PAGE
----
Truth, history and representation in Margaret Atwoods' Alias Grace

Master Thesis


Permanent link to this Item
Journal Title
Link to Journal
Journal ISSN
Volume Title

University of Cape Town

In the Introduction of this minor dissertation, Margaret Atwood as a post-modern writer and her interest in fictional autobiographies are considered, particularly with regard to memory, the formation of self-identity and amnesia. Parallels are drawn between Surfacing and Cat's Eye as fictional works. and Alias Grace, which is based on the life of a historical person. The novel Alias Grace alternates between first- and third-person accounts, and reflects Atwood's preoccupation with narrative techniques. The definition of post-modernism is regarded, as well as Atwood's own acknowledgements in her ""Author's Afterword"" on how she proceeds to write this fictional autobiography. Her focus on mental illnesses is given perspective in a brief discussion on different sorts of memory loss. These manifestations affect the concept of truth, which is explored in the first section of the dissertation. This section draws on the unreliability of Grace's first-person accounts and the question of whether she is fabricating the truth or has simply forgotten crucial moments of her past. The reader is also constantly made aware that Grace attempts to ensure better conditions for herself in the penitentiary, and she will therefore not disclose any information that might be damaging to her character. That which she discloses partly depends on her relationship in terms of trust with Doctor Jordan. A few episodes where Grace loses consciousness are reviewed, as well as instances where she exposes her literary background and her ability to change words or ideas in texts that she has read. It is concluded at the end of the first section that the truth eludes the reader. With this in mind, it is examined in the second section that the issue of truth is complicated, and even undermined, by the gender and class inequity of the patriarchal society in which Grace, Mary and Nancy are instrumentalised and exploited. The relationship between Grace and Mary is explored in order to demonstrate the happy memories that are relevant in Grace's present, where her past remains illusive. The reader is also drawn into these cheerful experiences, and takes Mary's presence for granted until the neuro-hypnotic seance, during which Grace's double consciousness is revealed. Her 'friend' Mary is exposed as a facet of Grace's own personality. Class oppression is explored further through the characters of Nancy and Mrs Humphrey, who are trapped in a vicious circle that Grace escapes by engaging in the creative activity of quilt-making. In this way she is able to express her solidarity with Mary and Nancy as victims of patriarchal injustice. In the Conclusion an overview of the question of truth is given and it is demonstrated how truth is inseparable from the issues of class and gender relations. The lack of traditional closure in Alias Grace is explored briefly. Grace's camaraderie and solidarity with her two friends, as well as her retelling of the Biblical account of the Garden of Eden through her tapestry work, is shown to be a transgressive agency that marks the greater significance of the novel.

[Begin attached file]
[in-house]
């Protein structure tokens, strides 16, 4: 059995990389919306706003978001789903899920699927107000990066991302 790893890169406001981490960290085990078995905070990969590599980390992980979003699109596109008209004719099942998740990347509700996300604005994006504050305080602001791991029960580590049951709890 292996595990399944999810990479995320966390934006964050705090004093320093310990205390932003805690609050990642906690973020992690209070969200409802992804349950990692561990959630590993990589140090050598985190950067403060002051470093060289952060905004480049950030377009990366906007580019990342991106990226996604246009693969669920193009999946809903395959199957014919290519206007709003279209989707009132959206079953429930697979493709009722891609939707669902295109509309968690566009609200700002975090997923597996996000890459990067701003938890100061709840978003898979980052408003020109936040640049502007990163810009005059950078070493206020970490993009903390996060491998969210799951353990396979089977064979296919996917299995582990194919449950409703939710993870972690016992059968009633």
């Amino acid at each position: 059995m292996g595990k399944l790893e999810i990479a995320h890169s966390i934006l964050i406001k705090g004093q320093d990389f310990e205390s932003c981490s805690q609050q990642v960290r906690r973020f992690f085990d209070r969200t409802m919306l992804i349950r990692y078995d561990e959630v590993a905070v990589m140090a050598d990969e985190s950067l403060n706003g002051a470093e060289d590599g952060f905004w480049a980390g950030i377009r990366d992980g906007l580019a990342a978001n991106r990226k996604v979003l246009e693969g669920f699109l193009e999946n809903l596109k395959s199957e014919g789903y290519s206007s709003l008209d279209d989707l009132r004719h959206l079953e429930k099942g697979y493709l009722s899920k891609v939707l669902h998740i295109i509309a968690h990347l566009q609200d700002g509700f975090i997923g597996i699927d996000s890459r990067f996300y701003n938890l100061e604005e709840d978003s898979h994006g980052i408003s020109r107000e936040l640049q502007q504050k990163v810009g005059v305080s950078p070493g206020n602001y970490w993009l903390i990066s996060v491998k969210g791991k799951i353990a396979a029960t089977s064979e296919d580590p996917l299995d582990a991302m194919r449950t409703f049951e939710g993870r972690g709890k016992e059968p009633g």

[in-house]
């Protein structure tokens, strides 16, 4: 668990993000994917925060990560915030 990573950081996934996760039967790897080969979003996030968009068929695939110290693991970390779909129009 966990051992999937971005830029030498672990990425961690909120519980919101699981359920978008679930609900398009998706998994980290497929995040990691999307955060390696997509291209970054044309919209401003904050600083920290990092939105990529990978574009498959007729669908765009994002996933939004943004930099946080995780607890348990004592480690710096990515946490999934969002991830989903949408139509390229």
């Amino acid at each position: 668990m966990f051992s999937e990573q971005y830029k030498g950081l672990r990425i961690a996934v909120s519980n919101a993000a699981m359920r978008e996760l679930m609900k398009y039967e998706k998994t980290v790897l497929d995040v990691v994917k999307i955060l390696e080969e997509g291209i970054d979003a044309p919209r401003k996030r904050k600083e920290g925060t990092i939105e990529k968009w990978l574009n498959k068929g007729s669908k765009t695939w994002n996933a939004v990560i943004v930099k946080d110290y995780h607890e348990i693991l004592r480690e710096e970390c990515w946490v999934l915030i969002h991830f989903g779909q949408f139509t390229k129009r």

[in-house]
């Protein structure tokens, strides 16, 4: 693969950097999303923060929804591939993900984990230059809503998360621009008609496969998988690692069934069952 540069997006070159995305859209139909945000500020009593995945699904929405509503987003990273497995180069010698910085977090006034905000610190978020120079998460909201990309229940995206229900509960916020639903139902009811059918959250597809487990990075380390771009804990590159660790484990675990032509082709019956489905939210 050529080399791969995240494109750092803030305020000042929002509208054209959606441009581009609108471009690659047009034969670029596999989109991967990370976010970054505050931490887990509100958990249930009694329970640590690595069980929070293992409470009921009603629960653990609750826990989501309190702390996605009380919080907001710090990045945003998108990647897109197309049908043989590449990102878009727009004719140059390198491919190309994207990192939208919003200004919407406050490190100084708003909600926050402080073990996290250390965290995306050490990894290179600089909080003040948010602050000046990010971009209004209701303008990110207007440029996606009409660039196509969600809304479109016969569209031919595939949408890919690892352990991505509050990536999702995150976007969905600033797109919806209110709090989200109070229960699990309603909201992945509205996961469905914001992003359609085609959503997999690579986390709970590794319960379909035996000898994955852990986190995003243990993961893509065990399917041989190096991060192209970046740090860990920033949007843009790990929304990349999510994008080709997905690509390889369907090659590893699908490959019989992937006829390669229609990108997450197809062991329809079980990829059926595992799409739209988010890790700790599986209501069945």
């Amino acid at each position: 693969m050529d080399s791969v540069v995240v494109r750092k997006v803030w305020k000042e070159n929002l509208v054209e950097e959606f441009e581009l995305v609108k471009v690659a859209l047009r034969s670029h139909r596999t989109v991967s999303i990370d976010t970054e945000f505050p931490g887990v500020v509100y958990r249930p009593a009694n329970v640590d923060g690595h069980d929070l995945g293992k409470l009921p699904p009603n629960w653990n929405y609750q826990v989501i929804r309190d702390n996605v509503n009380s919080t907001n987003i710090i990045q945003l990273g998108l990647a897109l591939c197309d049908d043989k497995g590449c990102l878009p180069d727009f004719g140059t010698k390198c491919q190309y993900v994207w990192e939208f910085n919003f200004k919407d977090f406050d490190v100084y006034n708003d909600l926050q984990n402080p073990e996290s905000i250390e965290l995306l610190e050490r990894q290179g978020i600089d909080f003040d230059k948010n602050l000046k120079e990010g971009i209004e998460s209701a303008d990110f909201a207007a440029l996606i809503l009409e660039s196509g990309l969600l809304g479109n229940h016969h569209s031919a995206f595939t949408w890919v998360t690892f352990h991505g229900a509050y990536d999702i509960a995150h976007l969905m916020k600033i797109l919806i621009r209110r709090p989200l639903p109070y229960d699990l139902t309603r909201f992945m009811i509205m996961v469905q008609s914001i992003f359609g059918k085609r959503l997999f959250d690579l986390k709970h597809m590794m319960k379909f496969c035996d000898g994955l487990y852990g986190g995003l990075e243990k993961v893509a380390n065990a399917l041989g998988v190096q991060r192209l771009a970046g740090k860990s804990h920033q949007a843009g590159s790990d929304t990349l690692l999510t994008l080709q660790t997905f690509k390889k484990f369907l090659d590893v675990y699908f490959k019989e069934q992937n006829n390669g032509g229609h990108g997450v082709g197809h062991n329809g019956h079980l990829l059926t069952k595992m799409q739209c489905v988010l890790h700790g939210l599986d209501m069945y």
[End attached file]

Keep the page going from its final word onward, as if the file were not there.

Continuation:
Bibliography: leaves 53.